Merino v. Duke et al

Filing 63

ORDER: re Pending Motions 57 and 58 (see order for full details). Signed by Judge Sharon L. Gleason on 02/07/2018. (AEM, CHAMBERS STAFF)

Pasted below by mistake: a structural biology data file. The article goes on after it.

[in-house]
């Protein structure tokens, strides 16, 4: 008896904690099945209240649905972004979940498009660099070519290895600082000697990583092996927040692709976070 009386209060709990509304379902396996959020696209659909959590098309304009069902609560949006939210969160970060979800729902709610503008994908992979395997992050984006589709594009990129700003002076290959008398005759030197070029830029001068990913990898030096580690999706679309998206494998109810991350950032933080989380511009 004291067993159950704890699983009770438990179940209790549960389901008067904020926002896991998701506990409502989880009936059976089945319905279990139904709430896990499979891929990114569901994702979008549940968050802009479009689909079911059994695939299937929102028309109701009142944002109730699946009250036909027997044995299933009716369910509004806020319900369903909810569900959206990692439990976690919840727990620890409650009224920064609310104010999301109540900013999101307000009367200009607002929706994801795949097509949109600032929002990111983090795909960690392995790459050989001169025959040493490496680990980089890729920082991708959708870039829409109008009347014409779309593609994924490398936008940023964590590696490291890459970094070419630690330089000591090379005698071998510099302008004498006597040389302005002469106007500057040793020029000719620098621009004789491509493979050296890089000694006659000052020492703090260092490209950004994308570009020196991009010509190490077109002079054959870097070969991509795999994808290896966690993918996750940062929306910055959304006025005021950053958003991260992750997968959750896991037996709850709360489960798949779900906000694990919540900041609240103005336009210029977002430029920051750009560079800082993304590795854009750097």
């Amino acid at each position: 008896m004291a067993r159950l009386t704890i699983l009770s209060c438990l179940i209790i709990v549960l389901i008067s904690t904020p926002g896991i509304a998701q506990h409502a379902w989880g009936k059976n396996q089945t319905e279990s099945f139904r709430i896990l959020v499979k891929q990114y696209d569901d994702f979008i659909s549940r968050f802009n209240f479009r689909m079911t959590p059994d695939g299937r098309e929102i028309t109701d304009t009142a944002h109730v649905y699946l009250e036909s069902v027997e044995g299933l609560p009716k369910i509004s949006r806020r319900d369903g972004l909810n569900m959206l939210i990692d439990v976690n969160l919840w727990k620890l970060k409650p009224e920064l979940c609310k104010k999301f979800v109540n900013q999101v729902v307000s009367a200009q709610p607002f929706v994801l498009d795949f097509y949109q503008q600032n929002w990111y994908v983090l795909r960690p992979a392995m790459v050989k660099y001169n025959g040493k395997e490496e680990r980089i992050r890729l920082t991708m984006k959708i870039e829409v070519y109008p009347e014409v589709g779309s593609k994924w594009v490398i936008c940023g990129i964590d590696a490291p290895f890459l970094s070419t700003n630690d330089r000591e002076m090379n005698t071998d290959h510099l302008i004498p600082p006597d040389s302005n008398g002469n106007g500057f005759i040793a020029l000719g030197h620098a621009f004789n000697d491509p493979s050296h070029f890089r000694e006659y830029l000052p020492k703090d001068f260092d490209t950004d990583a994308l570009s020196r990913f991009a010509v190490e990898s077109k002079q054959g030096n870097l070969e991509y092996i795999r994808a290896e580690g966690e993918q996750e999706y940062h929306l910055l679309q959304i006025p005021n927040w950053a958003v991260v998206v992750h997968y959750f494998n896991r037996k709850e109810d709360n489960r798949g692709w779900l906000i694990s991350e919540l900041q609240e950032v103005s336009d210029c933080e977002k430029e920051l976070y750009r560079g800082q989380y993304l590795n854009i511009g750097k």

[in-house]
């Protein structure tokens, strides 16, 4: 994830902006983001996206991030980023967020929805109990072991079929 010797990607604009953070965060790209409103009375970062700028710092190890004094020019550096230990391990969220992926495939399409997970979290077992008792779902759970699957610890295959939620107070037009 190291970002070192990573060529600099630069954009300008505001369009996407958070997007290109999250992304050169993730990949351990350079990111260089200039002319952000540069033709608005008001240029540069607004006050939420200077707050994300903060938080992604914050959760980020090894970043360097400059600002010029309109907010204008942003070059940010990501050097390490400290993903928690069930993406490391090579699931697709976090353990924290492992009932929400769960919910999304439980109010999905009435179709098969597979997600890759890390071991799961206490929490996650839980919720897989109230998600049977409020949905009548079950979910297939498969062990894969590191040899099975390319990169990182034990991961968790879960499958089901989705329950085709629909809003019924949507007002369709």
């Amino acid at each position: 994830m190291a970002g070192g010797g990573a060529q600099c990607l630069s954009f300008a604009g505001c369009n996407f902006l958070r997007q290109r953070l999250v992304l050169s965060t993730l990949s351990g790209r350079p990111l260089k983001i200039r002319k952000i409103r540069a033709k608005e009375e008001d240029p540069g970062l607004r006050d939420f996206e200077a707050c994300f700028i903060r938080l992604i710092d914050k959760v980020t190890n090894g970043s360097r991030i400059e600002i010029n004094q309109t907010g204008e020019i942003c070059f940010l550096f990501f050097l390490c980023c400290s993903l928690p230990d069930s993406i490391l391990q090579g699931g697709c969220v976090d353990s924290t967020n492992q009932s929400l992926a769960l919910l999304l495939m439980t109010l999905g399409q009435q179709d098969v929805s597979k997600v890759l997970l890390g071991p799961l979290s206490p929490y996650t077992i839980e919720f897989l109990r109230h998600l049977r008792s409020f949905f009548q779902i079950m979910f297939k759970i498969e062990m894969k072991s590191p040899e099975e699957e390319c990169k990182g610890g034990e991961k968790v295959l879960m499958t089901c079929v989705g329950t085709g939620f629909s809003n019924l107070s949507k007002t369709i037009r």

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IN THE UNITED STATES DISTRICT COURT FOR THE DISTRICT OF ALASKA JUAN BAUTISTA MERINO, Petitioner, vs. U.S. DEPARTMENT OF HOMELAND SECURITY, ACTING SECRETARY ELAINE C. DUKE, et al., Case No. 3:17-cv-00192-SLG Respondents. ORDER RE PENDING MOTIONS Before the Court are two motions: at Docket 57 is Respondents’ Motion to Dismiss or for Entry of Judgment and at Docket 58 is Petitioner’s Motion to Reopen, Alter or Amend. The motions have been briefed; oral argument was not requested and not necessary to the Court’s determinations. 1 For the reasons set forth below, Respondents’ motion will be granted by entry of a final judgment and Petitioner’s Motion to Reopen, Alter or Amend will be denied. 1. Background Petitioner Juan Bautista Merino instituted this case on September 5, 2017, by filing a Petition for a Writ of Habeas Corpus Under 28 U.S.C. § 2241. A summary of the factual background of this case is set forth at Docket 51, the Court’s Order re Petition for Habeas Corpus and Motion for Temporary Restraining Order, and will not be repeated here. 1 Docket 60 (Opp’n to Motion to Dismiss); Docket 61 (Reply to Motion to Dismiss); Docket 59 (Memo. in Support of Motion to Reopen); Docket 62 (Response). After the petition was filed, the Court issued an Order to Show Cause directing the Petitioner to provide “the basis for this Court’s exercise of subject matter jurisdiction over his petition.” 2 The Court’s order focused on the jurisdictional restrictions applicable to expedited removal orders. 3 However, in their ensuing filings, the parties agreed that Mr. Bautista’s reinstated removal order was not based on an expedited removal order to which 8 U.S.C. § 1225(b)(1) would apply. 4 Petitioner’s jurisdictional briefing in response to the Order to Show Cause explained why Section 1225(b)(1) was inapplicable and addressed alternative bases for this Court’s jurisdiction over the habeas petition. 5 On October 16, 2017, the Court issued its Order re Petition for Habeas Corpus and Motion for Temporary Restraining Order. 6 The Court first held that as a district court, it does not have jurisdiction to review Mr. Bautista’s challenge to the 2007 removal order; rather, the forum for such a challenge would be the appropriate court of appeals. But the Court held that it did have habeas jurisdiction to review challenges to the conditions of Mr. Bautista’s detention by the federal government. Mr. Bautista had sought an order that would preclude the government from transferring him outside of Alaska, based on his assertion that his right to access his Alaskan attorney would be impacted. To address that concern, the Court ordered Respondents “to facilitate the video conference 2 Docket 6 at 4. 3 See Docket 6 at 2–4 (citing 8 U.S.C. § 1252(e)(2) and § 1225(b)(1)). 4 See Docket 9 at 2; Docket 47 at 7 n.7. 5 See Docket 9 at 10–16 (“Mr. Bautista was ordered removed under 8 U.S.C. § 1229a, not 8 U.S.C. § 1225(b)(1)” and purported removal order void ab initio, so “there is no jurisdictional bar to habeas corpus”). 6 Docket 51. 3:17-cv-00192-SLG, Bautista v. U.S. Dept. of Homeland Security, et al. Order Re Pending Motions Page 2 of 4 participation of counsel for Mr. Bautista at all future immigration hearings outside of Alaska[.]”7 The Court then denied the habeas petition without prejudice, and denied the motion for a TRO except with respect to the video conferencing. On November 7, 2017, the Clerk’s Office at the district court filed its standard deficiency notice, because no answer or other response to the petition had been filed by Respondents. On November 17, 2017, Respondents filed the motion to dismiss or enter judgment that is currently pending with the Court. On November 22, 2017, Petitioner filed the pending motion to reopen, alter or amend. 2. Discussion Petitioner’s motion to reopen, alter, or amend the case is untimely and will be denied on that basis. Petitioner cites to three of the Federal Rules of Civil Procedure in support of his motion. Fed. R. Civ. P. 50(b) is inapplicable – it applies to challenges to the sufficiency of the evidence in a civil jury trial. Fed. R. Civ. P. 59(e) applies to amendment of judgments; here, no judgment has yet been entered in this case. 8 Fed R. Civ. P. 60 allows for the modification of final judgments, orders, and proceedings. The applicable provision here is Local (Civil) Rule 59.1, which applies to motions for reconsideration of non-appealable orders. That rule requires that a motion for 7 Docket 51 at 9. 8 See generally Fed. R. Civ. P. 58: “Every judgment and amended judgment must be set out in a separate document” to be entered by the Clerk of Court. Here, the Court dismissed the habeas petition without prejudice on October 16, 2017, but did not direct the entry of a final judgment on a separate document at that time. Rather, the denial of the petition at that time was “without prejudice in light of the mandatory 90-day detention provision of 8 U.S.C. § 1231(a)(2).” Docket 51 at 9. 3:17-cv-00192-SLG, Bautista v. U.S. Dept. of Homeland Security, et al. Order Re Pending Motions Page 3 of 4 reconsideration of an order “must be filed not later than fourteen (14) days after entry of the order.” 9 Here, the motion to reopen or alter was not filed until November 22, 2017, over one month after the Court’s October 16, 2017 order had been filed. 10 In light of the foregoing, the Court will grant Respondents’ motion by directing the Clerk of Court to issue a final judgment dismissing the petition without prejudice at this time. 3. Conclusion Therefore, IT IS ORDERED that: a. Respondents’ motion for entry of judgment at Docket 57 is GRANTED and Petitioner’s motion to reopen or alter at Docket 58 is DENIED. b. The Clerk of Court is directed to enter a Final Judgment dismissing this action without prejudice. DATED this 7th day of February, 2018, at Anchorage, Alaska. /s/ Sharon L. Gleason UNITED STATES DISTRICT JUDGE 9 The 14 day time limit does not apply when there has been an intervening change of controlling law; that exception does not apply here. See D.Ak. L.R. (Civil) 59.1(b)(2). 10 Given this delay, even if the 28-day time frame specified in Fed. R. Civ. P. 52(b) were applicable, the motion is untimely. See Docket 62 at 2. 3:17-cv-00192-SLG, Bautista v. U.S. Dept. of Homeland Security, et al. Order Re Pending Motions Page 4 of 4